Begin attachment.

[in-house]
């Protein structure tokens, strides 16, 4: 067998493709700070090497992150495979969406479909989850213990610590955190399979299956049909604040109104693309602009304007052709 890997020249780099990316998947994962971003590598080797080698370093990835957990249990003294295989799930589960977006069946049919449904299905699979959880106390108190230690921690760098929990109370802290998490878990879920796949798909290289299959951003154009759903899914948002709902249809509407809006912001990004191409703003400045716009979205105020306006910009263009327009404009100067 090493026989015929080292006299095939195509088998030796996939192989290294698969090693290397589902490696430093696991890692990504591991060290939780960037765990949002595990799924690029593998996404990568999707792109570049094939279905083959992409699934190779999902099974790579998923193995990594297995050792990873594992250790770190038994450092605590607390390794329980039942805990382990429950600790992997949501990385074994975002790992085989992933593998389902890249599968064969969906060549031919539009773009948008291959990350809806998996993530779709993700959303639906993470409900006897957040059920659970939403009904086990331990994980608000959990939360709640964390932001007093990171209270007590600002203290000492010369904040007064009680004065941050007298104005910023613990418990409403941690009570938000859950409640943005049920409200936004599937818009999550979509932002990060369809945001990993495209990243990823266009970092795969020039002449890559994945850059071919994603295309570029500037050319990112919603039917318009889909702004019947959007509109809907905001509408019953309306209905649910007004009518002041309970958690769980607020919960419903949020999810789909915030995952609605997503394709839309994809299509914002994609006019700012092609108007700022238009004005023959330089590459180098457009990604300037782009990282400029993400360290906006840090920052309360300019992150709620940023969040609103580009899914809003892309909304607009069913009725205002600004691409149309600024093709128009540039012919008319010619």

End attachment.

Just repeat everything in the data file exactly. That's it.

[in-house]
């Protein structure tokens, strides 16, 4: 067998493709700070090497992150495979969406479909989850213990610590955190399979299956049909604040109104693309602009304007052709 890997020249780099990316998947994962971003590598080797080698370093990835957990249990003294295989799930589960977006069946049919449904299905699979959880106390108190230690921690760098929990109370802290998490878990879920796949798909290289299959951003154009759903899914948002709902249809509407809006912001990004191409703003400045716009979205105020306006910009263009327009404009100067 090493026989015929080292006299095939195509088998030796996939192989290294698969090693290397589902490696430093696991890692990504591991060290939780960037765990949002595990799924690029593998996404990568999707792109570049094939279905083959992409699934190779999902099974790579998923193995990594297995050792990873594992250790770190038994450092605590607390390794329980039942805990382990429950600790992997949501990385074994975002790992085989992933593998389902890249599968064969969906060549031919539009773009948008291959990350809806998996993530779709993700959303639906993470409900006897957040059920659970939403009904086990331990994980608000959990939360709640964390932001007093990171209270007590600002203290000492010369904040007064009680004065941050007298104005910023613990418990409403941690009570938000859950409640943005049920409200936004599937818009999550979509932002990060369809945001990993495209990243990823266009970092795969020039002449890559994945850059071919994603295309570029500037050319990112919603039917318009889909702004019947959007509109809907905001509408019953309306209905649910007004009518002041309970958690769980607020919960419903949020999810789909915030995952609605997503394709839309994809299509914002994609006019700012092609108007700022238009004005023959330089590459180098457009990604300037782009990282400029993400360290906006840090920052309360300019992150709620940023969040609103580009899914809003892309909304607009069913009725205002600004691409149309600024093709128009540039012919008319010619």